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The fourth Running With The Pack story is out today.

Running With The Pack: Aid

Luna pressed on as quickly as she could manage through the woods. Her wounded side shot sharp pains through her ribcage with every step she took. She felt like a burden, slowing everyone down. It was worse because she knew they had to get a move on; Constable Mingan might even now be regrouping, assembling another posse. This thought spurred Luna to move faster. Big mistake. Another stabbing pain ripped through her side, and she winced, trying to hold back her cry of pain.

Red looked over at her with that compassionate expression that Luna could not stand. He probably meant well, but it was so annoying. She didn’t need his pity. “Slow down.”, he said. “It’s okay.” She didn’t respond.

After a few minutes of painful walking, the trees began to thin out. Before her Luna saw a long, wide, grassy expanse. It stretched almost as far as the eye could see before giving way to rougher grasses and eventually an arid desert.

A little ways before the group reached the edge of the forest, Andreas stopped his pony and dismounted. “Why are we stopping?”, asked Luna. “Because we won’t be able to stop again by daylight until we reach the desert.”, answered Andreas, “and because you need to rest a while.” “This is really getting on my nerves.”, Luna replied. “We need to get moving. And I’m fine, really!”

Andreas and Red both rolled their eyes. “We’re taking a rest,” said Andreas with an air of finality.


Red moved through the woods as quietly as he could manage. He wasn’t quite sure why he had volunteered to hunt while Andreas got a fire going. He had never really learned how to hunt on his own, which was quite different than hunting as part of a pack. Still, he had to bring back something.

Then, out of the corner of his eye, Red spotted movement. He quickly jerked his head in that direction. He saw nothing, so he slowly began to scan back toward the left. Then, just as suddenly, he swung back to the right, this time seeing the moving rabbit quite clearly.

The foolish leporid had fallen for the classic hunting trick, and the chase was on. The smaller animal bounded under a bush; Red crashed through. The rabbit slipped through a tangle of thorny vines; Red tore them apart. Red was cut in places, and tiring, but he was also gaining ground on the rabbit. Soon he was upon it. It turned around to face him. Knowing it was trapped, it stoically stood to face its fate. And in the moment of Red’s hesitation, it ran between his legs and the chase was on once more.

Now he was mad. Back and forth, through the jungle the angry Golden Retriever chased the aggravating small prey animal. After about a minute of giving chase, the rabbit led Red into a small clearing where several large mounds of dirt stood. There were holes around the sides, and Red quickly recognized the structure as being that of a rabbit burrow. I’ve hit the jackpot now, he thought. As his original prey squirmed its way into the burrow, he chased after it, snapping at the rabbit with his teeth. But finally it got beyond his grasp.

Pulling back in frustration, Red shook his fist for a moment, then began to think. After a moment’s consideration, he began to stomp on the top of the burrow. Sure enough, he broke through quickly, and the rabbits began to scatter in all directions.

They moved quickly, but by leaning down and grabbing a few, while crushing the necks of others with his hindpaws, Red was able to successfully take his prey. It wasn’t a very well thought out plan, but fortune was with our hero, and he killed four rabbits this way. Plump, fat ones, they were, too.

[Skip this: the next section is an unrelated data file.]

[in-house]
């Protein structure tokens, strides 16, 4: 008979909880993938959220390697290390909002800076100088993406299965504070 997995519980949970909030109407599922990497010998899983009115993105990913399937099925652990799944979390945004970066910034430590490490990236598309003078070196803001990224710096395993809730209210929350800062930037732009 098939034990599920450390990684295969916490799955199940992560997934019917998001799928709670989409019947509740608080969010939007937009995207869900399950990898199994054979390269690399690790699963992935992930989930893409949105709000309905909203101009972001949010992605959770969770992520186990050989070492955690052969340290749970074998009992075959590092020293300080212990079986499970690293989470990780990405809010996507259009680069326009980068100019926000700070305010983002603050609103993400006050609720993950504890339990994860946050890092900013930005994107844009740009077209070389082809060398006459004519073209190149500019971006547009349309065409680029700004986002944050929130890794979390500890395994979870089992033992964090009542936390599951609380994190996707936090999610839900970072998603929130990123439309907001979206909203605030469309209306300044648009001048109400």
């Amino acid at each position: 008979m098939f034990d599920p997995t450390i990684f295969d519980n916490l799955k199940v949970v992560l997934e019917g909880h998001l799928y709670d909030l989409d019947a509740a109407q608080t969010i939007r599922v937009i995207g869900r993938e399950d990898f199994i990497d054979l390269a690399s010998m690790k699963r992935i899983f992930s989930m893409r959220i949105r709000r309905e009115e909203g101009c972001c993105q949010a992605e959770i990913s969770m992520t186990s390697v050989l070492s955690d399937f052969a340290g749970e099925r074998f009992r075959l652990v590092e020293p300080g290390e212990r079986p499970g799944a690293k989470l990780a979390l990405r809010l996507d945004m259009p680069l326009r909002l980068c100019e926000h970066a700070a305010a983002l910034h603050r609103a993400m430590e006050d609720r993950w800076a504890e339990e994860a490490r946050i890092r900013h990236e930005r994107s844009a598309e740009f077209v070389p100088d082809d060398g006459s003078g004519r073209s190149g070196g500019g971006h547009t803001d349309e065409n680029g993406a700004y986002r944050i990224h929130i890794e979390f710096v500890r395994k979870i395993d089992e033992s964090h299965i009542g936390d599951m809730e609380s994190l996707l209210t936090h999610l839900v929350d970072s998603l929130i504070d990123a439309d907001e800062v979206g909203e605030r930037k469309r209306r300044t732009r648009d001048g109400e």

There is no way I’m telling anybody how I actually did it, Red thought to himself. Still, he had them. Four large, fat rabbits. No one had to know what a fool he had looked like getting them. Satisfied with his evening’s work, Red began his trek back to camp, bearing on his shoulders the fruits of his labor.


Mingan, crouched in the bushes, watched as the idiot of a Retriever smashed the rabbit burrow with his hindpaws. Amazingly, he came away with a rabbit or two and seemed satisfied with his work. He was so smug. Mingan would have liked so much to kill him there, but he couldn’t, for then he would lose track of the tigress and the Pekingese. It had been a lucky break that the Golden had happened to come back this way, or Mingan might never have caught up to the threesome until they were far beyond the reach of the law, in one of the cities of the desert.

The constable felt something brushing up against his side. It was the spaniel, Ace. “So, am I gonna get my reward or what? I don’t work for free, you know.” Mingan placed a paw over Ace’s mouth. “Silence,” he said in a low tone. “You’ll get what’s coming to you.”

Turning back to his small assembled posse, Mingan gave them the signal to follow at a distance. “And,” he added verbally, “take the spy.” He pointed Ace in their direction. Ace didn’t look pleased, but was even less pleased about the prospect of earning Mingan’s displeasure, so he went back with the deputies.


Back at camp, Red was pleased to discover that Luna and Andreas already had a fire going. He sat down on a nearby log, and placed the rabbits beside him. Andreas picked them up, and, pulling a knife out of one of his many packs, swiftly cleaned away the skin and fur. Then, he instructed Red and Luna to grab two nearby logs and roll them into position on opposite sides of the fire. Reaching into another pack, he pulled out a set of long metal rods. Onto each of them he placed a rabbit, then rested one end of each rod on each of the logs.

When the rabbits were placed on their spits and cooking, Red sat back down on his log. “Andreas,” he asked, “how much stuff you got in those pony packs?” “Oh, a little of this, a little of that,” replied Andreas. “I’m running low, actually. Another reason why we need to get down to the desert land soon. I know a few people there, and we’ll be able to restock our supplies.”